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29 May, 2024
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Shocking details emerge after pushback in Cyprus

House committee examines incident that separated Syrian pregnant woman at full term from family


More shocking details have emerged about a Syrian refugee’s ordeal in Cyprus, with police saying they were unaware last month they were separating a pregnant woman from her family during a pushback while some members of a House committee told a different story.

According to local media, Green party MP Alexandra Attalides registered the issue of Kawther Abdalaziz with the House Human Rights committee which held a hearing this week.

Abdalaziz, a Syrian woman who gave birth in a state hospital a day after reaching the island on a refugee boat, was the only one left behind before all others, including her husband and kids, were ferried back to Lebanon under Cypriot police escort on the basis of a controversial agreement between Beirut and Nicosia.

Previous reports by the Cyprus News Agency said she was transported to Famagusta General Hospital where she went into labor, giving birth to a healthy baby boy.

But participants in the committee hearing say the asylum applicant, who has also filed a petition to be reunited with her husband and two young children in Cyprus, tell a different story of what transpired and how she was treated on August 22.

While she was at very end of the final trimester of her pregnancy, according to Attalides, the woman was separated from her husband and her two other children, adding she was turned away at the hospital in Paralimni due to lack of space.

“As a result, the woman was left on a wooden pier at the Ayia Napa port the entire night until the next morning when she was taken to Larnaca hospital where she gave birth,” the MP said.

Police official Thomas Kyriakou, who represented law enforcement at the hearing, said after the refugee boat was intercepted, a male nurse visited the vessel and gave instructions for Abdalaziz to be seen by a gynecologist.

“She was initially transported to the hospital in Paralimni, where she was examined, and she was deemed to be in good health and so she was returned back to the boat,” Kyriakou said.

But instead they pulled them several kilometers further out and left them without water or food the whole night until the next day when the refugees were taken back to Lebanon

Abdalaziz was then deemed to be in need of medical care the following morning, the police official said, adding that she was taken to Larnaca General where she gave birth.

“Police had no information whatsoever that the husband, children, or any family relatives of the pregnant woman had been on board the vessel,” Kyriakou stated.

But AKEL MP Giorgos Koukoumas revealed that on August 23, before the refugee boat was scheduled to reach Lebanon, the left party’s leader Stefanos Stefanou had personally phoned Interior Minister Nikos Nouris to let him know “the pregnant lady has relatives on that boat.”

“So the minister knew about it,” Koukoumas told the committee.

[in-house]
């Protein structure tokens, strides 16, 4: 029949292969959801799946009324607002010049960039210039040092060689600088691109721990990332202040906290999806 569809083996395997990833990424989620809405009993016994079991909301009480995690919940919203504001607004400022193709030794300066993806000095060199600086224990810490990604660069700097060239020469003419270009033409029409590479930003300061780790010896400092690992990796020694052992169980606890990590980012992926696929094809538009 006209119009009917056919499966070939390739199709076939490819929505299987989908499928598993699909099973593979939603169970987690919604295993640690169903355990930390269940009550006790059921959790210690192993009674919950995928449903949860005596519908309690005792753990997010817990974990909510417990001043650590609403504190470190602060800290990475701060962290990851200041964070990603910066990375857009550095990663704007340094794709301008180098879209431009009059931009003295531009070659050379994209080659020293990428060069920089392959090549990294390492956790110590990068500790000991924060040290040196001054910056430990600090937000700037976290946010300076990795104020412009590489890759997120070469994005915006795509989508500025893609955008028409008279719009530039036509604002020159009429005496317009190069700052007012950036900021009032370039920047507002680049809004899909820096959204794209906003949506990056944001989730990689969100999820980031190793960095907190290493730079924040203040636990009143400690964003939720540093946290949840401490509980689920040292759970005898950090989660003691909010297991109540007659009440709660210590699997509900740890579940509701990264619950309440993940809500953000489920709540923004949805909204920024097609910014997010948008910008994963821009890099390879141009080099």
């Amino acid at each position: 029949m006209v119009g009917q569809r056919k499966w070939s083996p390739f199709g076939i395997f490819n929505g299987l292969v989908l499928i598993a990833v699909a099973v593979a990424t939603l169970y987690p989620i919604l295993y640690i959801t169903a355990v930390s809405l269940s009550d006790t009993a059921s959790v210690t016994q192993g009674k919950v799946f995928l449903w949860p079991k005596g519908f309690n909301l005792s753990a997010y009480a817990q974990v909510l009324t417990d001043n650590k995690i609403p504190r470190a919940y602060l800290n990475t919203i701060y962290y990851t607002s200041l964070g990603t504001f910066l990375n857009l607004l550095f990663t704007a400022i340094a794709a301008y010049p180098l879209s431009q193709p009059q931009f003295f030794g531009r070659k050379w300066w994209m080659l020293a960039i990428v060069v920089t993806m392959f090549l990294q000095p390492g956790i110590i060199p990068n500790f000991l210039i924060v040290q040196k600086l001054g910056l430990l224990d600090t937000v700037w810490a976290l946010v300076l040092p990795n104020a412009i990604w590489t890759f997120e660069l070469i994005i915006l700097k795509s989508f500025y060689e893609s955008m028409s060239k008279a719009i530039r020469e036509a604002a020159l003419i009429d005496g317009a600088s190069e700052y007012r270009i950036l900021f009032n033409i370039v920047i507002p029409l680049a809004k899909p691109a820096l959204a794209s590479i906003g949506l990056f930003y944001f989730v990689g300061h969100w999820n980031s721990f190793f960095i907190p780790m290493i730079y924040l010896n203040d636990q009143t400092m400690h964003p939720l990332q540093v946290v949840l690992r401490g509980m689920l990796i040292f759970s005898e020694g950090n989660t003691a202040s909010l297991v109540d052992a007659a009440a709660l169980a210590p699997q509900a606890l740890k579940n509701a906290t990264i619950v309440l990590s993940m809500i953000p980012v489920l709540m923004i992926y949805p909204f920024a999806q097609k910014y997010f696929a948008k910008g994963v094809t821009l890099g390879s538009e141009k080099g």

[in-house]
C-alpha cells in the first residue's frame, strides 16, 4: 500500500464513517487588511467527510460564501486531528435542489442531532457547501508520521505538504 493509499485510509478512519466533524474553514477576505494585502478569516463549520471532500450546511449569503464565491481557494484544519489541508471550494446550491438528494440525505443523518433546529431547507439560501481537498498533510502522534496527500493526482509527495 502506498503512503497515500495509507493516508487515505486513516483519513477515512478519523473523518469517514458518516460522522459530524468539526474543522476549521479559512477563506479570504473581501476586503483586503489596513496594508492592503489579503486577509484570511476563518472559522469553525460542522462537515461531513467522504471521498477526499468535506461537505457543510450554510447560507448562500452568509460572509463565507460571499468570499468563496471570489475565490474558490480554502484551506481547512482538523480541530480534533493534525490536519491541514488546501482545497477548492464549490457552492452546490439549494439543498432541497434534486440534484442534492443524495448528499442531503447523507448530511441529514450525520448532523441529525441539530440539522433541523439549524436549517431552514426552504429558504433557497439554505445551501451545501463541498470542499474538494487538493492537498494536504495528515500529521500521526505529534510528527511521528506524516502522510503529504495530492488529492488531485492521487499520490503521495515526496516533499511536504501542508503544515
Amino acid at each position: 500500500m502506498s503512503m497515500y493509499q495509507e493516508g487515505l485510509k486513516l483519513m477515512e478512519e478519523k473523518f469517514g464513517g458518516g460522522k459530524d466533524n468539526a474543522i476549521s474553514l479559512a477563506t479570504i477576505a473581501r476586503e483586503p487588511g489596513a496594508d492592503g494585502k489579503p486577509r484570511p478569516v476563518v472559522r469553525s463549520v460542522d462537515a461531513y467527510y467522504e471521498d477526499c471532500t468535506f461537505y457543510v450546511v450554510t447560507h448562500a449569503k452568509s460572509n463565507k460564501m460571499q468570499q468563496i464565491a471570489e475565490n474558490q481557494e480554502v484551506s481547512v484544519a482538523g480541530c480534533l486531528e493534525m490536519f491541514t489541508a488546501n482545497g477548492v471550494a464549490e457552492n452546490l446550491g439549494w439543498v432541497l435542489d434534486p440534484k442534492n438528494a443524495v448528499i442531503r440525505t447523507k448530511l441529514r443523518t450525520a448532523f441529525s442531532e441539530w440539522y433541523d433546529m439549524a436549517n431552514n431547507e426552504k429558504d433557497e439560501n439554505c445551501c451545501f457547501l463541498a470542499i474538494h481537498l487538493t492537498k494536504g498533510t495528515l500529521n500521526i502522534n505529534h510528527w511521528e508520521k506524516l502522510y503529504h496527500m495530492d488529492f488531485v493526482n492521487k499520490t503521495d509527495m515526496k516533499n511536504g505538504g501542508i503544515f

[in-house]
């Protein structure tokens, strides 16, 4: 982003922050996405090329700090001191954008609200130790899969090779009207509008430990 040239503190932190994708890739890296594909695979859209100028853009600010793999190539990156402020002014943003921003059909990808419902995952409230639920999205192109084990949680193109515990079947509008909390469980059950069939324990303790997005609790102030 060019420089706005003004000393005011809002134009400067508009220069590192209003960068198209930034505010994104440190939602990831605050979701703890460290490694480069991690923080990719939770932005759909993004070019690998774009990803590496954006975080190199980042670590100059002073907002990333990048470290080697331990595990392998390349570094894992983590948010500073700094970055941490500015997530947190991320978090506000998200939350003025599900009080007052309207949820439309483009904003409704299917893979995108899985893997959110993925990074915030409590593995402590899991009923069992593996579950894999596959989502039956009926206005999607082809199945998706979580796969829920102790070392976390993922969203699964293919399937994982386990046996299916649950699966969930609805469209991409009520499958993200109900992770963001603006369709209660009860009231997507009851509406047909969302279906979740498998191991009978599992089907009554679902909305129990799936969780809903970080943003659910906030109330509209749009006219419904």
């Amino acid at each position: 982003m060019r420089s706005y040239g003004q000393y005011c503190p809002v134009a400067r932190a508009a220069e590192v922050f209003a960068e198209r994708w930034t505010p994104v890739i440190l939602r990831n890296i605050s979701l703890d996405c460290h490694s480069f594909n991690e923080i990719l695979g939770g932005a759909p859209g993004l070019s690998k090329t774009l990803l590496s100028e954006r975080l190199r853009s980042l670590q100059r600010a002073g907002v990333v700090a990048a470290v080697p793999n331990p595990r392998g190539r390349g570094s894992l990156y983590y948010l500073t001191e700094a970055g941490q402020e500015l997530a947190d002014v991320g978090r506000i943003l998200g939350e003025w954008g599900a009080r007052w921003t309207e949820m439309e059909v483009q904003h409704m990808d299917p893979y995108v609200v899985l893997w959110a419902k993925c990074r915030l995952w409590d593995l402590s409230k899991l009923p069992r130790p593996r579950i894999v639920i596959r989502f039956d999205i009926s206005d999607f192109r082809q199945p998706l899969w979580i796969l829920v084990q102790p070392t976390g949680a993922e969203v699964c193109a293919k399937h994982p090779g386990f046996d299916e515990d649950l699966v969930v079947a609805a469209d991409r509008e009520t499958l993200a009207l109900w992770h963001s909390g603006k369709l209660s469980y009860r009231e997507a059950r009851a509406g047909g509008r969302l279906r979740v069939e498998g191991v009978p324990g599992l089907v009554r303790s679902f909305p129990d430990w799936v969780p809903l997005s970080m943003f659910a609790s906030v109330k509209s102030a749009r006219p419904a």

Migration officials at the hearing said the department had no knowledge and further clarified that officials could only look into her situation after she could step on land where she could file for asylum.

This prompted a reaction from Attalides who wanted to follow up on the police representative who said they “didn’t know.”

“He said nobody had told police that night that the husband and children were on that boat, but you can understand it is not possible for a woman in that condition to stay quiet when she is being separated from her husband and kids,” the MP said.

According to KISA director Doros Polykarpou, who also attended the hearing at the invitation of Attalides, the pushback policy currently in place “does not only violate refugee laws but subjects people to inhuman and degrading treatment.”

“When you carry a pregnant woman and give her a plastic chair to spend the night on the dock, one day before she gives birth, this is inhuman and degrading treatment,” Polykarpou said.

The KISA director went on to explain that Abdalaziz had to lay down on wooden pallets used for loading ships in order to make it through the night.

“She was taken to the hospital the next day only after some of her fellow compatriots protested to police that her water broke,” Polykarpou added.

The KISA director also accused police of lying about the boat incident, citing witness accounts according to which coast guard officers threw an item on the refugee boat’s engine that caused it to break.

“I’m surprised with the lies I have heard today coming from the police,” he said.

Polykarpou then went on to explain that coast guard officers had promised passengers on the refugee boat to tow them towards land.

“But instead they pulled them several kilometers further out and left them without water or food the whole night,” Polykarpou said, while pointing out the following day the refugees were taken back to Lebanon.

The KISA director also accused the police of keeping silent about two refugees who were trying to swim to land, saying one was convinced by coast guard officers on a speed boat to get back on board while the other went his way.

“He was lost after battling waves for 4 hours in front of their eyes,” Polykarpou charged.

Attalides also weighed in on the issue, calling on the state to rethink its policies and ways of handling asylum seekers.

“At this point, when you do not save a person stranded at sea, we are now talking about a possible murder,” the MP said.

Cyprus  |  Syria  |  migration  |  pushback  |  refugee  |  boat  |  hospital  |  asylum  |  House committee  |  human rights

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